Under New York law, which the parties agree governs this dispute, "when a student is admitted to a school, an implied contract arises between the student and the school." Clarke v. Trs. of Columbia Univ., No. 95 Civ. 10627, 1996 WL 609271, at *5 (S.D.N.Y. Oct. 23, 1996). "The terms of the implied contract are supplied by the bulletins, circulars and regulations made available to the student." Gally v. Columbia Univ., 22 F. Supp. 2d 199, 206 (S.D.N.Y. 1998). "Implicit in this contract is that the university must act in good faith in dealing with the student." Id.; see also Olsson v. Bd. of Higher Educ., 49 N.Y.2d 408, 414 (1980). "Also implicit is that the student must fulfill her end of the bargain by satisfying the university's academic requirements and complying with its procedures . . . ." Gally, 22 F. Supp. 2d at 206. However, attacks on "the substantive evaluation of . . . academic performance . . . are beyond judicial review." Benson v. Trs. of Columbia Univ., 626 N.Y.S.2d 495, 496 (App. Div. 1995).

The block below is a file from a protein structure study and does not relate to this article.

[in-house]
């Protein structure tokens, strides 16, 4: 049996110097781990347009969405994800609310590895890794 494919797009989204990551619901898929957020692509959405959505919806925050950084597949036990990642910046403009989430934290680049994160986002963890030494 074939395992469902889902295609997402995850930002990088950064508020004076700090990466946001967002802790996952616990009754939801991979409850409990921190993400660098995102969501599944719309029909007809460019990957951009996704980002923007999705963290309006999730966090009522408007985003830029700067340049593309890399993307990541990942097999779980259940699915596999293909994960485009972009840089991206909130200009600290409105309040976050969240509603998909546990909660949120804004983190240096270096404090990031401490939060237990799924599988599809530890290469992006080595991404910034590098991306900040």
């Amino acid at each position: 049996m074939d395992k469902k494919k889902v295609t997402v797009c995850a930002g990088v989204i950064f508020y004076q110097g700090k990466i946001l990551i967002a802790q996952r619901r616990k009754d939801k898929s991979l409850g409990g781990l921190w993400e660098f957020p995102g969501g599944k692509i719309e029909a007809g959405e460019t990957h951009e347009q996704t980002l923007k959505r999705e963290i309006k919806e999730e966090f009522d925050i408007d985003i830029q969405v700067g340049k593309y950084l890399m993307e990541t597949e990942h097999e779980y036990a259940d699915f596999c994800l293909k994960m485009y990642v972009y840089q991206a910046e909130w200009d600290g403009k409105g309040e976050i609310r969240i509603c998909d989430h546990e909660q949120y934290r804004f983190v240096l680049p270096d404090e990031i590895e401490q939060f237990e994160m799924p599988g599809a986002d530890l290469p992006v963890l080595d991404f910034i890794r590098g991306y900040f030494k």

The gravamen of Dasrath's contract claim before the district court was that Ross had "fabricated" his failing grade in the AICM course, and thus should have permitted him to sit for the USMLE Step 1 medical licensing exam in the summer of 2006 rather than disenrolling him from Ross. Dasrath's fabrication claim is contradicted by contemporaneous evidence indicating that Dasrath received a failing grade in the AICM course, including an April 22, 2006, email by Dasrath to his AICM instructor which acknowledged that he received "a failing grade as [his] final grade" and which challenged the scores he received on various components of the exam.
J.A. 137. Dasrath's effort to persuade his instructor to give him a passing score was unsuccessful, and he now takes the position that he in fact received a passing score but that his instructor "fabricated" his failing grade.